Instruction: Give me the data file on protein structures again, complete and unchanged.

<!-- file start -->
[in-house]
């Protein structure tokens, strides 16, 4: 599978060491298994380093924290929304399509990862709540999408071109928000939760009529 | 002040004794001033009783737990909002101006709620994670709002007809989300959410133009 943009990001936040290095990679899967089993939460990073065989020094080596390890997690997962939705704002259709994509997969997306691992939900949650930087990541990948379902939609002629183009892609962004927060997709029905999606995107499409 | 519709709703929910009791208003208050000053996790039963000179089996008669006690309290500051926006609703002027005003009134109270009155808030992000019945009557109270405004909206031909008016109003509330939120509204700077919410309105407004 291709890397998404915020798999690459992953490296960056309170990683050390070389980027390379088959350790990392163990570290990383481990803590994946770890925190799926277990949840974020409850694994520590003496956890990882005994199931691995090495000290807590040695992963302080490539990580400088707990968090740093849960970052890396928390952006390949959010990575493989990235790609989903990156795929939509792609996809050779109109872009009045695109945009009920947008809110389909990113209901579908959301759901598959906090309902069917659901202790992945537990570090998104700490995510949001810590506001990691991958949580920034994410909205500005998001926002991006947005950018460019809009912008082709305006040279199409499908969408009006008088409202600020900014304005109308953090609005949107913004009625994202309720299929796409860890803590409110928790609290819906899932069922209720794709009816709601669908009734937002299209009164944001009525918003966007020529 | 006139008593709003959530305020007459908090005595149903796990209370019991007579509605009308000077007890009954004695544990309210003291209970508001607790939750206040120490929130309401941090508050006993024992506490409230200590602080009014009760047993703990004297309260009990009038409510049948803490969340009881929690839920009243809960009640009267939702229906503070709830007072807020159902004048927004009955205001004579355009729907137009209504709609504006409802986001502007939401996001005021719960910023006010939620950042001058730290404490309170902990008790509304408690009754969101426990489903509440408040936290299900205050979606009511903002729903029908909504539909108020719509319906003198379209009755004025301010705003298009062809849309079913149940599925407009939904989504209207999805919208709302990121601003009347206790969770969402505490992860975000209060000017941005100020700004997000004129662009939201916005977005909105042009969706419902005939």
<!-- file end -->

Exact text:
[in-house]
């Protein structure tokens, strides 16, 4: 599978060491298994380093924290929304399509990862709540999408071109928000939760009529 | 002040004794001033009783737990909002101006709620994670709002007809989300959410133009 943009990001936040290095990679899967089993939460990073065989020094080596390890997690997962939705704002259709994509997969997306691992939900949650930087990541990948379902939609002629183009892609962004927060997709029905999606995107499409 | 519709709703929910009791208003208050000053996790039963000179089996008669006690309290500051926006609703002027005003009134109270009155808030992000019945009557109270405004909206031909008016109003509330939120509204700077919410309105407004 291709890397998404915020798999690459992953490296960056309170990683050390070389980027390379088959350790990392163990570290990383481990803590994946770890925190799926277990949840974020409850694994520590003496956890990882005994199931691995090495000290807590040695992963302080490539990580400088707990968090740093849960970052890396928390952006390949959010990575493989990235790609989903990156795929939509792609996809050779109109872009009045695109945009009920947008809110389909990113209901579908959301759901598959906090309902069917659901202790992945537990570090998104700490995510949001810590506001990691991958949580920034994410909205500005998001926002991006947005950018460019809009912008082709305006040279199409499908969408009006008088409202600020900014304005109308953090609005949107913004009625994202309720299929796409860890803590409110928790609290819906899932069922209720794709009816709601669908009734937002299209009164944001009525918003966007020529 | 006139008593709003959530305020007459908090005595149903796990209370019991007579509605009308000077007890009954004695544990309210003291209970508001607790939750206040120490929130309401941090508050006993024992506490409230200590602080009014009760047993703990004297309260009990009038409510049948803490969340009881929690839920009243809960009640009267939702229906503070709830007072807020159902004048927004009955205001004579355009729907137009209504709609504006409802986001502007939401996001005021719960910023006010939620950042001058730290404490309170902990008790509304408690009754969101426990489903509440408040936290299900205050979606009511903002729903029908909504539909108020719509319906003198379209009755004025301010705003298009062809849309079913149940599925407009939904989504209207999805919208709302990121601003009347206790969770969402505490992860975000209060000017941005100020700004997000004129662009939201916005977005909105042009969706419902005939």